TURLOCK -- Signing a contract to bring Sarah Palin to town thrust the California State University, Stanislaus Foundation into the spotlight last month.
But the foundation, established in 1960, has been working for years to bring money to the university.
With the economy in turmoil and the state slashing spending, that money has never been more important. It's also never been more scrutinized -- lawmakers and lobbyists want foundation records made public.
University officials maintain that the foundation is a private entity and that opening financial records will discourage donations from people who prefer to remain anonymous.
"There is more need than there is money," said foundation President Matt Swanson. "Especially with big gifts, what we need to be able to preserve is the ability to protect the donor's anonymity. That's our biggest fear."
Opponents point out the close relationship between the two entities, with overlapping staffing and offices. They say money spent on a state-funded institution should be public.
Although the administration building houses the foundation office, and officers are also university employees, the entities are kept separate.
For instance, university spokeswoman Eve Hightower, a state employee, coordinated interviews with Swanson during the media maelstrom that arose when the foundation signed the former Alaska governor and Republican vice presidential candidate for a June fund-raiser.
Hightower said the foundation and university have "service agreements" in place "for the foundation to reimburse or duly compensate the university for any staff support or services."
A former member said university President Hamid Shirvani is adamant that the foundation, on which he serves as chairman, pay its own way.
After his arrival in 2005, Shirvani upset some foundation members when he instituted a requirement that each contribute $5,000 a year. More than half the 40-member board quit. Shirvani created an advisory council for people who wanted to take part in the university but didn't want to pay.
"He changed the way it worked," said Bill Mattos, foundation president at the time. "He didn't want any parties or travel excursions. He wanted this to make money. Some people didn't really like the way he changed the foundation."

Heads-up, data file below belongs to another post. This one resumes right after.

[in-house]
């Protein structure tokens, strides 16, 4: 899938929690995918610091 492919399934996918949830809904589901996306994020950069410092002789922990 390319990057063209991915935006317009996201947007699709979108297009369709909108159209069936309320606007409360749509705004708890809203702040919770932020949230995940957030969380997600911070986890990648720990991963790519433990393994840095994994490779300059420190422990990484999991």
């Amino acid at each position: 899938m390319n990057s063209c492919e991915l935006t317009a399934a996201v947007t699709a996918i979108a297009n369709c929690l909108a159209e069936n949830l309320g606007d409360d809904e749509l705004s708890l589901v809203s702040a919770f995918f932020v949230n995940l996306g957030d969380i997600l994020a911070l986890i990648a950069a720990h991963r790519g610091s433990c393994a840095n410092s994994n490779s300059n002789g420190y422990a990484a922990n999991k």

Mattos wasn't one of them. He now serves on the advisory council.
But he said he wasn't pressured to leave.
"That was my decision," he said. "He has a pretty refreshing group of people on the board now. They're a lot younger than me."
Members serve three-year terms; some stay for several. Swanson said people must be invited to serve; a foundation member nominates someone, then the board vets him or her and the invitation is issued.
More invitations may be issued later this year. Shirvani said he is considering expanding the board, generally kept to 20 to 25 members, to 30 or so.
"I'm trying to spread it as much as possible, and I don't want it to be Turlock and Modesto," Shirvani said. "I want it to be everywhere."
From $10M to $4M
In addition to expanding the university's support base throughout the state, it's a good time to have more people asking for money: The economic downturn has contributed to a drop in donations -- the foundation's proceeds have fallen from a high of $10.3 million in 2004 to about $4 million in 2008.
That's one of the reasons the foundation aimed for Palin.
"This has been a really, really good opportunity," Swanson said. "A lot of new people that have never given to the university are paying to come to this event or buy a table. We're getting to know some new people who could be future donors."
The foundation can pay for scholarships, endowed chairs, amenities and buildings. But it can't replace classes, faculty and staff cut because of the withering state budget.
Shirvani pointed out the distinction. If the university wants to attract star faculty, the foundation can't provide a bump in salary. "But maybe the foundation gives that $100,000 or $200,000 and buys computer equipment for a state-of-the-art lab that otherwise we couldn't have."
Objection to secrets
The announcement last month that Palin was coming to the university engendered two kinds of protests -- those who felt she wasn't an appropriate speaker for the university's 50th anniversary and those who objected to a clause in the contract that prevented the foundation from saying what it was paying her.
State Sen. Leland Yee, D-San Francisco, is among those who object to foundations that serve public institutions keeping financial secrets. He has proposed laws that would force campus foundations and auxiliaries to open their records.
"There is not a fine line or even a blurry line between the foundation and the public university; there is absolutely no line," Yee said.
Shirvani said the line is there, and it's clear.
"The primary mission of the foundation is to raise money from the private sector," Shirvani said. "To supplement university funding. It is completely funded by private donations."
Shirvani said he isn't planning any major changes in how the university or the foundation is run. And he won't shy from headline-grabbing speakers in the future, although he is discouraging any confidentiality clauses.
"Universities are the places that different viewpoints are heard and students are exposed to a variety of perspectives," Shirvani said. "I think it's healthy for our university to have a controversial character."
Bee staff writer Patty Guerra can be reached at firstname.lastname@example.org or 578-2343.